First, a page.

offended the natives, who had hospitably entertained them. Bible, which is peculiarly pleasing, as the prevailing These, resenting their conduct, turned them adrift upon the religion in this quarter is the Roman Catholic. The

sea, in a boat without oars. The tide fortunately set parents seem deeply sensible of their obligations to your of their clan, incensed at this outrage, instantly repaired to

towards Sky, and landed them in that island. The people society; and some employ their children in reading to them out of the Scriptures, which heretofore were to them Egg to avenge the injury. The poor natives, perceiving as a sealed book."

the approach of the hostile flotilla, took refuge in the cave, In the neighbourhood of Arisaig, the British and Foreign and were sought in vain by the invaders, who could not Bible Society distributed, during this year, upwards of discover their retreat, till unhappily, one of them who was one hundred Bibles, gratuitously, among the Catholics, on

sent out to ascertain whether the enemy had departed, was their own application. In the neighbouring islands 'the observed, and traced to his hiding-place. A fire was Gaelic School Society received no opposition ; and the kindled at the entrance, and the inmates were suffocated. following extract from the Report of the Committee of the An aged gentleman in Sky, whose memory is richly stored General Assembly, for increasing the Means of Education with local traditions, informed me, that he had read several and Religioas Instruction in Scotland, by means of Schools, of the songs celebrating the achievements of the hero by is equally satisfactory. “The Sub-Committee feel cordial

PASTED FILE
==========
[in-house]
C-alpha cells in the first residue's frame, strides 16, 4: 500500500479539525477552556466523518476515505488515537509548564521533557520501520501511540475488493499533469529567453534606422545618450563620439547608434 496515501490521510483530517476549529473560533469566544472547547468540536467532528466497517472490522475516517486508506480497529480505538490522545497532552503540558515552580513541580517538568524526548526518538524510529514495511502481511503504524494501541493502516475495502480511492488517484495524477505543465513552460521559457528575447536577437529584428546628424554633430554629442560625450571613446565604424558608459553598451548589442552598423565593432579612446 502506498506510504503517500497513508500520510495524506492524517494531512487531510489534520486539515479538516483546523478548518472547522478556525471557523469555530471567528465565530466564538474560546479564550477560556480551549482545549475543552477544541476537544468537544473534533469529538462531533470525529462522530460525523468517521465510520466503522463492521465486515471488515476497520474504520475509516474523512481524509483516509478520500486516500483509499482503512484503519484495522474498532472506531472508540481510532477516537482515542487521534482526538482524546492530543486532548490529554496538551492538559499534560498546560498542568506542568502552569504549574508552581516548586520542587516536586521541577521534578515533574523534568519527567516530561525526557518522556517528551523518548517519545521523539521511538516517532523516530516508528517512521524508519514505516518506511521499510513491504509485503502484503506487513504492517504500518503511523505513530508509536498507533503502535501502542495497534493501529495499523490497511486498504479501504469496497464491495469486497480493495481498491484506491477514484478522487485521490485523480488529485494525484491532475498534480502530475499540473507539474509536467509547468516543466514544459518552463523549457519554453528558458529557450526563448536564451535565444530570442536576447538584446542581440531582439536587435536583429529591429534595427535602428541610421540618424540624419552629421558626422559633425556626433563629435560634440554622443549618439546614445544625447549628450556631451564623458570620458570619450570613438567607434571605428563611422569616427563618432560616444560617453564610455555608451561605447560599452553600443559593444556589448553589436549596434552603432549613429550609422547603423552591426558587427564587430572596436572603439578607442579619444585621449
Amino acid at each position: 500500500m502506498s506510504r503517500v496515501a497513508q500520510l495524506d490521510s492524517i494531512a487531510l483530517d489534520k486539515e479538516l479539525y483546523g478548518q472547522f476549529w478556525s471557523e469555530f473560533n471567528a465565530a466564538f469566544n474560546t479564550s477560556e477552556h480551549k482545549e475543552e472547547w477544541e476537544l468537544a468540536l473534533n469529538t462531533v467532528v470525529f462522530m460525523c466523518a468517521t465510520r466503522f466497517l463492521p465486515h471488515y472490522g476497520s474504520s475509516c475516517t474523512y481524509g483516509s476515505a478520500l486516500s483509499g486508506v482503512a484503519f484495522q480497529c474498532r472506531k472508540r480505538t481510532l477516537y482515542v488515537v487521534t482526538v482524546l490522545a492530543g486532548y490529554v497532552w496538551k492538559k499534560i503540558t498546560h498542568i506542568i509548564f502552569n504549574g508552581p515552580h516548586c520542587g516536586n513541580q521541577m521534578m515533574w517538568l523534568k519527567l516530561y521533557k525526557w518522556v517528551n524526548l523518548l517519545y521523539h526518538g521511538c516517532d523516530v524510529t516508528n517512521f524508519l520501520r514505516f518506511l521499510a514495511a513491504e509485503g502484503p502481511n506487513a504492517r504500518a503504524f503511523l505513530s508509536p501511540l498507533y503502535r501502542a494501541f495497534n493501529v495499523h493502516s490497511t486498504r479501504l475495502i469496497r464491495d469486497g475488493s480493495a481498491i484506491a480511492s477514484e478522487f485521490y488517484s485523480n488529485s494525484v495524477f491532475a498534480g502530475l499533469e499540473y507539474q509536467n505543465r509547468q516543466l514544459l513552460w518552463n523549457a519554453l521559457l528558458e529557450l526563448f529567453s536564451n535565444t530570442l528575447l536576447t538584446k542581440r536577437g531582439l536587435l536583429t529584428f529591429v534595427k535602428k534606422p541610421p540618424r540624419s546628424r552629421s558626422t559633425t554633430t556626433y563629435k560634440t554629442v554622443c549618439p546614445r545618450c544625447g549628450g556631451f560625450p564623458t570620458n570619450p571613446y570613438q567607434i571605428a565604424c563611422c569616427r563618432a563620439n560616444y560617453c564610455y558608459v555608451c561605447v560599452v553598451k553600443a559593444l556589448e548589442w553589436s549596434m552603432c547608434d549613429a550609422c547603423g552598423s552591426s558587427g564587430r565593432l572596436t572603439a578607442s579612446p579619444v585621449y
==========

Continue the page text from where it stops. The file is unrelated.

whom this deed of summary vengeance was perpetrated. gratification in reporting, that one extensive Roman He was renowned for his prowess, had defeated Clanronald Catholic proprietor, has joined cheerfully in providing a

on the mainland, and perished in a sea-fight in Bloody Bay,

in the Sound of Mull. But of all his feats, the burning portion of the required accommodations for a schoolmaster; nor can they, without injustice to the present

the cave in Egg obtains the greatest meed of applause : Roman Catholic Bishop in the isles, avoid recording, that

an unequivocal proof of the spirit of the age. Yet some

extenuation of this act of barbarous indiscriminate mashe has promised to be the convener of the Committee, with the most enlightened and liberal frankness; and to employ

sacre may be supplied, by the recollection, that in the his influence, for encouraging the attendance of the children period of anarchy in which it occurred, the islanders were of the Catholic persuasion in the General Assembly's frequently compelled, in self-defence, to take the law into Schools." The venerable and benevolent Principal of the

their own hands, and to inflict on each other punishments, University of Edinburgh, who proposed, and has promoted,